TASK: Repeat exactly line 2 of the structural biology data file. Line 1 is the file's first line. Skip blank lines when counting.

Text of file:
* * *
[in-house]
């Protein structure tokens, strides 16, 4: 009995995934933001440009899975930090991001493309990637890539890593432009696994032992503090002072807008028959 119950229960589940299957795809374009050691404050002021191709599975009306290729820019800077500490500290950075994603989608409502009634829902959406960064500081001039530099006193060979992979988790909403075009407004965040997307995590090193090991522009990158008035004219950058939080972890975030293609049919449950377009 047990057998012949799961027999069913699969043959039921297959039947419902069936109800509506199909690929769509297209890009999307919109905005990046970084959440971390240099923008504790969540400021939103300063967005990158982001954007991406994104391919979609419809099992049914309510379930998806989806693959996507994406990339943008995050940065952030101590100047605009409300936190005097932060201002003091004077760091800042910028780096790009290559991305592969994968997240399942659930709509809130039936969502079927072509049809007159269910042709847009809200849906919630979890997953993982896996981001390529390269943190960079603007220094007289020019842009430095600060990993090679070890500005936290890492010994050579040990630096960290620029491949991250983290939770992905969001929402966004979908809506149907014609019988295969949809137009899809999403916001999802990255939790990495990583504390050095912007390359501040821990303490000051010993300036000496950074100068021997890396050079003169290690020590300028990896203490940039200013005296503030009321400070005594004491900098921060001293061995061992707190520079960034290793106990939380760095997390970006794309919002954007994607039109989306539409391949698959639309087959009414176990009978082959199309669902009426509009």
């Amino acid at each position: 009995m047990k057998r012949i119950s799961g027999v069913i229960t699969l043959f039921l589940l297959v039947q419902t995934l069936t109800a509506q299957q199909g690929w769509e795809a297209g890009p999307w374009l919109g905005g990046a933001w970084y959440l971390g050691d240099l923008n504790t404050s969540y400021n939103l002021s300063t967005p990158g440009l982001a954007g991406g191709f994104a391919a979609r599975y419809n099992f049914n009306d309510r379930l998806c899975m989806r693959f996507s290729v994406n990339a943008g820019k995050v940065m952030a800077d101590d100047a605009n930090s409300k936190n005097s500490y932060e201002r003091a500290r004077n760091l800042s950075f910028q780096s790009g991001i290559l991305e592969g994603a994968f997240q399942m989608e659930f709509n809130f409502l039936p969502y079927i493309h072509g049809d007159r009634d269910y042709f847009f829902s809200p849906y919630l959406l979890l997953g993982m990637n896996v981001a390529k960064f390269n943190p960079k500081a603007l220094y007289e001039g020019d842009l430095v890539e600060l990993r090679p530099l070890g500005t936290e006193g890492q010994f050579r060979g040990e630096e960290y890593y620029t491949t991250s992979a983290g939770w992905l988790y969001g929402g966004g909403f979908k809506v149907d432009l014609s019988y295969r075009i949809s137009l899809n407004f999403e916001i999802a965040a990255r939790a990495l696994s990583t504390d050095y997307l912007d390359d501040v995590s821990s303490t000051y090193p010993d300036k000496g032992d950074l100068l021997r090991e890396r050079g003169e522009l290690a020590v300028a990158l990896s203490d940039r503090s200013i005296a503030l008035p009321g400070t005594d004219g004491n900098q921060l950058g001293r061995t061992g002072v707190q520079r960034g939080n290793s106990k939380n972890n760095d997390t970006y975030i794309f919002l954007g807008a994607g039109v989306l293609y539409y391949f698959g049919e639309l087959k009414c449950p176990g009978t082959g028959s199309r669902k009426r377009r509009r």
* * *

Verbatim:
């Protein structure tokens, strides 16, 4: 009995995934933001440009899975930090991001493309990637890539890593432009696994032992503090002072807008028959 119950229960589940299957795809374009050691404050002021191709599975009306290729820019800077500490500290950075994603989608409502009634829902959406960064500081001039530099006193060979992979988790909403075009407004965040997307995590090193090991522009990158008035004219950058939080972890975030293609049919449950377009 047990057998012949799961027999069913699969043959039921297959039947419902069936109800509506199909690929769509297209890009999307919109905005990046970084959440971390240099923008504790969540400021939103300063967005990158982001954007991406994104391919979609419809099992049914309510379930998806989806693959996507994406990339943008995050940065952030101590100047605009409300936190005097932060201002003091004077760091800042910028780096790009290559991305592969994968997240399942659930709509809130039936969502079927072509049809007159269910042709847009809200849906919630979890997953993982896996981001390529390269943190960079603007220094007289020019842009430095600060990993090679070890500005936290890492010994050579040990630096960290620029491949991250983290939770992905969001929402966004979908809506149907014609019988295969949809137009899809999403916001999802990255939790990495990583504390050095912007390359501040821990303490000051010993300036000496950074100068021997890396050079003169290690020590300028990896203490940039200013005296503030009321400070005594004491900098921060001293061995061992707190520079960034290793106990939380760095997390970006794309919002954007994607039109989306539409391949698959639309087959009414176990009978082959199309669902009426509009």